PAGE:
“HIV is an infection that destroys your immune system. TB is contained by this immune system – so if your immune system breaks down when you’re infected by TB, the TB germ has nothing to fear because there’s nobody to destroy it. That’s why in any country where HIV is common, TB becomes very common,” he said.

Ongoing research inconclusive

Current treatment is cumbersome: it takes six to nine months and patients must take several tablets several times a day.  Research in several parts of the world is focusing on developing treatment that’s easier for the patient, as well as vaccines that may replace BCG.

Clinical trials are about to begin on one vaccine candidate - called AERAS-422.  They will be conducted in Kenya, South Africa, Uganda and India by the non-profit research organization Aeras Global TB Vaccine Foundation.  It recently obtained a $785,000 three-year-grant from the U.S. Food and Drug Administration.  Officials say the results may be available by the year 2020.

University of Yaounde (Cameroon) TB
University of Yaounde (Cameroon) TB

Funding is a problem say researchers like Barry Clifton:

“A normal pharmaceutical company will take a hundred people working for several years to get a candidate to put into clinical trials," he said. "With TB, we don’t have those kinds of resources because it’s a developing world disease, and there’s no financial incentive.  So, we try to do the best we can with the small resources we have.  It’s market-driven, so the big pharmaceutical companies are responsible for making money [for their shareholders].”

Meantime, the epidemic continues to grow, especially in Africa, where cities are increasingly crowded, where poor people find little to eat to bolster their immune systems, and where healthcare services are not adequate.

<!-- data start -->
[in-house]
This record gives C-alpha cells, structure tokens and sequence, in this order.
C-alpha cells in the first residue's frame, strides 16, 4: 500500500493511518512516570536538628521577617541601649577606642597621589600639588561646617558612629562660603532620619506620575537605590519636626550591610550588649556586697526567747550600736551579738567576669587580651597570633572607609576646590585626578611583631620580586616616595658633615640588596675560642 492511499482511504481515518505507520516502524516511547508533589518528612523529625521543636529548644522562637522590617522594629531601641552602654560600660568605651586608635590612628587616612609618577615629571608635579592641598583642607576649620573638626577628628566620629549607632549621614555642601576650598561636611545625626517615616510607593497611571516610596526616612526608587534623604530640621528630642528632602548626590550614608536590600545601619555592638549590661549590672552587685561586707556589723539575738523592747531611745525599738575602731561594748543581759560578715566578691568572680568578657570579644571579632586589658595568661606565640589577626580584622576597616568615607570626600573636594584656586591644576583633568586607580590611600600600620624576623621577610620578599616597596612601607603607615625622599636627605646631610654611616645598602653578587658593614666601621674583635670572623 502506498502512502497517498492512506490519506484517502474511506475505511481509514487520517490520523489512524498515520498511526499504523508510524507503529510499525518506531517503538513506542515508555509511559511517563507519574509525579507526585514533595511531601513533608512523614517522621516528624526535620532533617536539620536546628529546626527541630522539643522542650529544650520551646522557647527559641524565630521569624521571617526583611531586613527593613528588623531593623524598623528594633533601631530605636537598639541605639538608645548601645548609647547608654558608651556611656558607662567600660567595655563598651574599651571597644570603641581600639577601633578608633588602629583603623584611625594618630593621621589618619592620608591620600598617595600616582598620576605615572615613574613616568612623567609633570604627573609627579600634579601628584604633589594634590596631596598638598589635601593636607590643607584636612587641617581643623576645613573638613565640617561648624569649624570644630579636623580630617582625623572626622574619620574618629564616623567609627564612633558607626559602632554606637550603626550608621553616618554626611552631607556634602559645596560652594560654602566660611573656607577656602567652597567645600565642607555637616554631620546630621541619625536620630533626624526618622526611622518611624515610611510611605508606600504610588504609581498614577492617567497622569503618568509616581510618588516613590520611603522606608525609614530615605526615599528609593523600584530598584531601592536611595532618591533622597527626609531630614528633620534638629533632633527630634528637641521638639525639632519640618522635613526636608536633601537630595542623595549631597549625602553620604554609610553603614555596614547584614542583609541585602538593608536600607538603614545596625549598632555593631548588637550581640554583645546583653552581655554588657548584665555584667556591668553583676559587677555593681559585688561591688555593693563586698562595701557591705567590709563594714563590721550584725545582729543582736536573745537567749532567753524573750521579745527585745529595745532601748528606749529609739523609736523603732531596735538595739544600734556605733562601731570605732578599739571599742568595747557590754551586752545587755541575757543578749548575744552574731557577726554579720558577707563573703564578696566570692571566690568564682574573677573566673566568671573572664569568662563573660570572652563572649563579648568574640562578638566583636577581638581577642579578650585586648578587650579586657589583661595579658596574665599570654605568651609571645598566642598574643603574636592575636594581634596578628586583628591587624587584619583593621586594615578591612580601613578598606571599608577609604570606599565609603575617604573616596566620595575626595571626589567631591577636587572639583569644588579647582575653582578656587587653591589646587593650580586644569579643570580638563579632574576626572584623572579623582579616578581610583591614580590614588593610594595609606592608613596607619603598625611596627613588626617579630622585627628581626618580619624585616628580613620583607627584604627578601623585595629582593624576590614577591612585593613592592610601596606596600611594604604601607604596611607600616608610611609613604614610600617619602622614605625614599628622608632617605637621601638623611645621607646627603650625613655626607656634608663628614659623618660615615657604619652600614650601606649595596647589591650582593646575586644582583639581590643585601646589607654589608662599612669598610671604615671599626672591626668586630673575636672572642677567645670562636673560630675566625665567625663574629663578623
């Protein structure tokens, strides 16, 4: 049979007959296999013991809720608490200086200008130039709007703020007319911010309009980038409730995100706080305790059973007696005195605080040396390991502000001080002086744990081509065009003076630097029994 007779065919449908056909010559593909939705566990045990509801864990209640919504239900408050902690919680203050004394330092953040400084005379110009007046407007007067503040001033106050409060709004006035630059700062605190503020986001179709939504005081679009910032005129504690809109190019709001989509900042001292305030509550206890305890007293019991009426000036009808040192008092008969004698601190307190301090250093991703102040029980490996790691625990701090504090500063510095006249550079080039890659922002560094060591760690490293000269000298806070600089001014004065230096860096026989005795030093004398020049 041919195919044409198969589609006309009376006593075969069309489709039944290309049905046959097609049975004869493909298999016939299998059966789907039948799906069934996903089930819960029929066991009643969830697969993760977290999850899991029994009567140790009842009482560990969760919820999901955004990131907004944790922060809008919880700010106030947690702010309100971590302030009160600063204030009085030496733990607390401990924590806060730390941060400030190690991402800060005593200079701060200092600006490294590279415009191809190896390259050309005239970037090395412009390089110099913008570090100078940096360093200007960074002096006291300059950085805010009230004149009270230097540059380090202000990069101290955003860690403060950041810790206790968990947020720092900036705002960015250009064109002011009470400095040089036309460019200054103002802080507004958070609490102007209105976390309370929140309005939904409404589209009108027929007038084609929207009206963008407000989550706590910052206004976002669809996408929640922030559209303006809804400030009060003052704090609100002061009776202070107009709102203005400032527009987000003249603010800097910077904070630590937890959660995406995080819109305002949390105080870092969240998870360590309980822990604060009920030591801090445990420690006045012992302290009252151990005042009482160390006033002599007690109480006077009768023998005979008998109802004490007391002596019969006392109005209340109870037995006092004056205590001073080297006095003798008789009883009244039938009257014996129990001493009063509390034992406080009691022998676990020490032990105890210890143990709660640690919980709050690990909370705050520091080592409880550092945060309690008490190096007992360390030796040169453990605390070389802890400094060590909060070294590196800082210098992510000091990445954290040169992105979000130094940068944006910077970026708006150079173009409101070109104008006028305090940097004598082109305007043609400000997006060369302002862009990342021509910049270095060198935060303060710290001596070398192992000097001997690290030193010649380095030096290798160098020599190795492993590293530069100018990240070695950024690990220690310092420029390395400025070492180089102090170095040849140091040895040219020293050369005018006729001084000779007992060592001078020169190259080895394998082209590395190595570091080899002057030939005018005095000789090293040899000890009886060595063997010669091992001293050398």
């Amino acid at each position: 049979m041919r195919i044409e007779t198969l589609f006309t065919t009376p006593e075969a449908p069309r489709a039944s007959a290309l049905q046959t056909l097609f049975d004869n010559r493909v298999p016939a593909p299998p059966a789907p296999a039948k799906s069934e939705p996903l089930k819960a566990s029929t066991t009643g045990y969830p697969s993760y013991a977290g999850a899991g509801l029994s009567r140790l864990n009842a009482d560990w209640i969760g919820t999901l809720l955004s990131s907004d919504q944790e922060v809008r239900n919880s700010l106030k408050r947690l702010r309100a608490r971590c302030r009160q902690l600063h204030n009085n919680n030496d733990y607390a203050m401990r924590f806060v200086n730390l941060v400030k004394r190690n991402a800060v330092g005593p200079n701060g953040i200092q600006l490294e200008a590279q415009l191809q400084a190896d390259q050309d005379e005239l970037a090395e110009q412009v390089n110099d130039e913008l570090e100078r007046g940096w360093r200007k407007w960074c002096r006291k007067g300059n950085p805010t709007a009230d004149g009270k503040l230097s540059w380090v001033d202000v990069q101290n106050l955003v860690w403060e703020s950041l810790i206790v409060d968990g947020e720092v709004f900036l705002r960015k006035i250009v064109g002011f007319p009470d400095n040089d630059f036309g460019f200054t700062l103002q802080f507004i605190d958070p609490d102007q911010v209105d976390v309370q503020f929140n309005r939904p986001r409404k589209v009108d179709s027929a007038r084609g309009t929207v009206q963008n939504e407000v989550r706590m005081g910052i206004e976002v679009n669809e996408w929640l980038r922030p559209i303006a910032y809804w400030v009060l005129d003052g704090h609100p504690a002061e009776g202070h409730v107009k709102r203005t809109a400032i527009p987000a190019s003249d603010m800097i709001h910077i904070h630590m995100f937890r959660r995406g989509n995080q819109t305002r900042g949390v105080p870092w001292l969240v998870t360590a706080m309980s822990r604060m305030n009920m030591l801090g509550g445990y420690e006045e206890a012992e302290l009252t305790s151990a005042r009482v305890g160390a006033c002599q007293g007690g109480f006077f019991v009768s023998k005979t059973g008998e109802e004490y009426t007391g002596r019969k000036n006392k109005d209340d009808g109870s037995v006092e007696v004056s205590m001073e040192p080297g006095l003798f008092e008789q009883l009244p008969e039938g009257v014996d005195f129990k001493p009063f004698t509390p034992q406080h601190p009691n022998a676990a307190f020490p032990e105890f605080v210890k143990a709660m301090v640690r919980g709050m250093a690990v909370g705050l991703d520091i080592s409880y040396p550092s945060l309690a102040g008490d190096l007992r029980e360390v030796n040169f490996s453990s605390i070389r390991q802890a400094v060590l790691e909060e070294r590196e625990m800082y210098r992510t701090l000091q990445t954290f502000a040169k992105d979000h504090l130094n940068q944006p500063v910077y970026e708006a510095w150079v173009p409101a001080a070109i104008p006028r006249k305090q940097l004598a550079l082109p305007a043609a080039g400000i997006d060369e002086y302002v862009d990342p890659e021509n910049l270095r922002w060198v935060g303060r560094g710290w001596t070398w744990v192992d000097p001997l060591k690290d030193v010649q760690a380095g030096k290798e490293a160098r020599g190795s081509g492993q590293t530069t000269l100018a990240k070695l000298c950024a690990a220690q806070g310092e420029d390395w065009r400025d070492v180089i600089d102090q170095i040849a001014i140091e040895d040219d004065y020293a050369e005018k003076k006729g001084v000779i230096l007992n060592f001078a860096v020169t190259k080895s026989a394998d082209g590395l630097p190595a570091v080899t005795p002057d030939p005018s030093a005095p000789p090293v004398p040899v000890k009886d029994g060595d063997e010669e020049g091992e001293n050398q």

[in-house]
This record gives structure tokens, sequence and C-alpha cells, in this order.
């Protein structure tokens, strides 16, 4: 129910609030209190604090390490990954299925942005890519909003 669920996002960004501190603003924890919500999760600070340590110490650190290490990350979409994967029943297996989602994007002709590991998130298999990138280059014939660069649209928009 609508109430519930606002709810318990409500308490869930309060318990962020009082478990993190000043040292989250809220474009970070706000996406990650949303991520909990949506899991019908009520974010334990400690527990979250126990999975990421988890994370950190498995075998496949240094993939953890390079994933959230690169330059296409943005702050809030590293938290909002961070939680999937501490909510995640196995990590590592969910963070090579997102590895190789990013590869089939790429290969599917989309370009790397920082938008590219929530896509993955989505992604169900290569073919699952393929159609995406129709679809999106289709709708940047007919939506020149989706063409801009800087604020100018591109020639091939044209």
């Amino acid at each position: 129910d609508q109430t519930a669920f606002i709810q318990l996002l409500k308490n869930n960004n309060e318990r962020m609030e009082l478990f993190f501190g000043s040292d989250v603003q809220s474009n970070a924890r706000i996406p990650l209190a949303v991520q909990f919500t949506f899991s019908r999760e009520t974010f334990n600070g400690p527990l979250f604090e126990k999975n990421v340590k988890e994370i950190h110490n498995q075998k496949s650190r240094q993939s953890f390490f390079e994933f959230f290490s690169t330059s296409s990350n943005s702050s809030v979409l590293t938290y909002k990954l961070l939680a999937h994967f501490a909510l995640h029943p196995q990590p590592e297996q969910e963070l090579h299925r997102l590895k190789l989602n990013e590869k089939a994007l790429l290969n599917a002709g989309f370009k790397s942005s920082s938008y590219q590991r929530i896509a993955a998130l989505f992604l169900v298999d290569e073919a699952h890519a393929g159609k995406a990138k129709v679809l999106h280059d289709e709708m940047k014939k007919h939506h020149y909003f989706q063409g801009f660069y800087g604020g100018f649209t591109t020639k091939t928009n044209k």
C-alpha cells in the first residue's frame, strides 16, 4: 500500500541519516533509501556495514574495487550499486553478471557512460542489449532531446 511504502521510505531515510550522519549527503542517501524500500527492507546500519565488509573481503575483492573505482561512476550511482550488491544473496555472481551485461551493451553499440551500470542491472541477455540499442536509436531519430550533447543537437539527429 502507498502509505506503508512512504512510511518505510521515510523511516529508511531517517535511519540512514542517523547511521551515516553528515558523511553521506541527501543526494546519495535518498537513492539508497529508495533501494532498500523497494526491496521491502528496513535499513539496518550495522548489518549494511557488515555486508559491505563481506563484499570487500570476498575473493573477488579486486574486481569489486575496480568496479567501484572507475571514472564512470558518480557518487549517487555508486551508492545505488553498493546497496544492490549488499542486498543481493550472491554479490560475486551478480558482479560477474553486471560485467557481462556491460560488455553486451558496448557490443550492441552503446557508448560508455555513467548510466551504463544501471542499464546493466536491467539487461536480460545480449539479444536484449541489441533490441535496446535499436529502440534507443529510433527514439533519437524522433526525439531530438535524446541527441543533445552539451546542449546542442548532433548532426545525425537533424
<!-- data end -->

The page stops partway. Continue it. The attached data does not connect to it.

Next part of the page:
As a result, more and more people like Linda and her children are victims of stigma and discrimination. They are increasingly turning their backs on hospitals and heading for traditional healers and proliferating prayer churches for help.

TB’s intimidating complexities

TB is caused by a bacterium known as the Mycobacterium tuberculosis.  It’s spread from person to person through tiny airborne droplets of infected sputum.  It can affect almost any tissue or organ in the body, with the most common site being the lungs.  Basically, it cripples the human immune system, leaving patients vulnerable to deadly bacterial infection.

The WHO says of the nine million people diagnosed with TB worldwide last year, a third live in Africa.  It’s currently the leading cause of death among people with HIV/AIDS on the continent.

You May Like

Beijing Warns US on S. China Sea Patrols

Warning follows news reports Thursday that US military is planning to sail warships close to artificial islands Beijing has been aggressively building More

Indian PM Calls for Unity Amid Tense Climate Over Beef Attacks

Recent series of beef-related incidents seen as signs of rising intolerance toward Muslims and other religious minorities More

Why These Are New York City's Most Treasured Spaces

Under threat of jail time and fines, some New York property owners are not allowed to renovate their spaces without prior approval More

This forum has been closed.
There are no comments in this forum. Be first and add one

Featured Videos

Your JavaScript is turned off or you have an old version of Adobe's Flash Player. Get the latest Flash player.
House Republicans in Chaos as Speaker Favorite Withdrawsi
Jim Malone
October 09, 2015 12:32 AM
The Republican widely expected to become the next speaker of the House of Representatives shocked his colleagues Thursday by announcing he was withdrawing his candidacy. The decision by Majority Leader Kevin McCarthy means the race to succeed retiring Speaker John Boehner is now wide open. VOA National Correspondent Jim Malone reports.

Video House Republicans in Chaos as Speaker Favorite Withdraws

The Republican widely expected to become the next speaker of the House of Representatives shocked his colleagues Thursday by announcing he was withdrawing his candidacy. The decision by Majority Leader Kevin McCarthy means the race to succeed retiring Speaker John Boehner is now wide open. VOA National Correspondent Jim Malone reports.